I’m seeing it all over the blogosphere right now–complaints about the heat and how it is affecting workouts. I feel your pain, trust me. In Maryland, we get heat and humidity like nobody’s business. I haven’t been to many parts of the country (barring the deep south) that can rival the muggy haze we get here in the summer.
And no, it’s not a lot of fun to train in or race in. I pretty much shut down racing anything much longer than a 5k or 10k in the middle of it. I don’t race well in heat and I know this about myself. I do, however, keep up my training volume throughout it all. Why? Because I feel like it makes me that much stronger for the fall racing season, and when I do race in summer, I am that much better prepared for whatever temperature comes my way.
There are a lot of benefits to acclimating your body for the heat. Heat acclimation is when an individual has been conditioned to maintain a higher blood plasma and volume level, increased sweat rate, a decreased salt amount in the sweat produced, decreased fatigue rate of sweat glands, and quicker onset of sweating when placed in the heat. Studies have shown that one session of about 100 minutes in the heat each week can go a long way to deliver these benefits.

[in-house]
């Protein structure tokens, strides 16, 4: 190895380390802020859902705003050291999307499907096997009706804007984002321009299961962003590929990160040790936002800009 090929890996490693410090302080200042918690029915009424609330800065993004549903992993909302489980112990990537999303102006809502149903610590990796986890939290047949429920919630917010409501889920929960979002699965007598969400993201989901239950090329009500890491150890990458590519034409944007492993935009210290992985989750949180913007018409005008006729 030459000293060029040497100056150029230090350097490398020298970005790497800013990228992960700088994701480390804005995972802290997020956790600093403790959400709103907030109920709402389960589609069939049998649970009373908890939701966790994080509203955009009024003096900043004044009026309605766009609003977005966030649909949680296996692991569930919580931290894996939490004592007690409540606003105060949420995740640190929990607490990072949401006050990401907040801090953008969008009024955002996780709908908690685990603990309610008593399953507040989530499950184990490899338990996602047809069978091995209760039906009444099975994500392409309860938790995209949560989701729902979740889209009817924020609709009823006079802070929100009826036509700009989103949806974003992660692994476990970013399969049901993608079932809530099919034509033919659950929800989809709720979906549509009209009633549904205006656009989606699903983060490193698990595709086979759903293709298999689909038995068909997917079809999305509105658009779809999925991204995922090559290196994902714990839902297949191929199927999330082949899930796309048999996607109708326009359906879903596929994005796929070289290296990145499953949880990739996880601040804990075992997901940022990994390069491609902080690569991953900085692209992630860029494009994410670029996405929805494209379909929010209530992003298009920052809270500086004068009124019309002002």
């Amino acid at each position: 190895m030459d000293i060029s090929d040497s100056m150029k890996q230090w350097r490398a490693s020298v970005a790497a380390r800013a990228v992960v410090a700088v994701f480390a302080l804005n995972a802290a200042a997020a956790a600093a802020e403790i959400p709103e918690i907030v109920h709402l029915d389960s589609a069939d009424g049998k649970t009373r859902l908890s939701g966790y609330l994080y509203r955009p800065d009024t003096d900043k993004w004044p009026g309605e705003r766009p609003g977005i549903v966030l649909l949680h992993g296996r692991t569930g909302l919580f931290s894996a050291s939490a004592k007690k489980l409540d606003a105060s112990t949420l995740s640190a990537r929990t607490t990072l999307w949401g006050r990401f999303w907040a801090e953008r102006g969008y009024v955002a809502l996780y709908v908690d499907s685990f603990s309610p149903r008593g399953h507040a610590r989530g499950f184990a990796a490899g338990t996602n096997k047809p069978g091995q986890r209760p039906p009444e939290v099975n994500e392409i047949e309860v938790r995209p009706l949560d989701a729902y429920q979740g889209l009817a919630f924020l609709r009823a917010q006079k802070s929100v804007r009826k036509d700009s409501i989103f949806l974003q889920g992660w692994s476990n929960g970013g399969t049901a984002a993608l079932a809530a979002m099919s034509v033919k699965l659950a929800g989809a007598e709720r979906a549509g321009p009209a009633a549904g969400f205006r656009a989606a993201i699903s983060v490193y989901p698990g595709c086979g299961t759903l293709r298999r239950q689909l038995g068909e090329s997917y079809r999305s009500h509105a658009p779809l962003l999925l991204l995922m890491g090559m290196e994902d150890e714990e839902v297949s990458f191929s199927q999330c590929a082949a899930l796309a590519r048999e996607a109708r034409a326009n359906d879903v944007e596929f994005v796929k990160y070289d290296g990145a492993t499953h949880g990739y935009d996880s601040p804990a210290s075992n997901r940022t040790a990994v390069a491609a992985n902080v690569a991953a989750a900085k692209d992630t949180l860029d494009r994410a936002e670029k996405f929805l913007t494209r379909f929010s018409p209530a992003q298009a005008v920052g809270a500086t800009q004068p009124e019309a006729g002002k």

To get this bang for my buck, I make an effort to get in one or two runs per week later than my normal crack of dawn running time. This might mean mid-morning, the afternoon, or evening–often I’m at the mercy of my kids’ schedule–but I make a concerted effort to get in a warmer run than what I usually would. The run might not be my most enjoyable of the week, but I know it pays off.
Plenty of elites have used this method over the years. Gearing up for the Olympic marathon in Bejing, which took place at 4 p.m. on hot, polluted roads, most of the Americans prepared with extra clothing and in the middle of the day’s heat. Ultra stud Pam Reed reportedly trained up to three hours on a treadmill in a sauna to prep for Badwater. Um, yeah, that’s not in my future, I don’t care what the benefits.
Whatever your location and conditions, summer undoubtedly makes training a bit more challenging. But try some specific heat training and see if it doesn’t pay off for you.
Do you take steps to manage the heat in summer?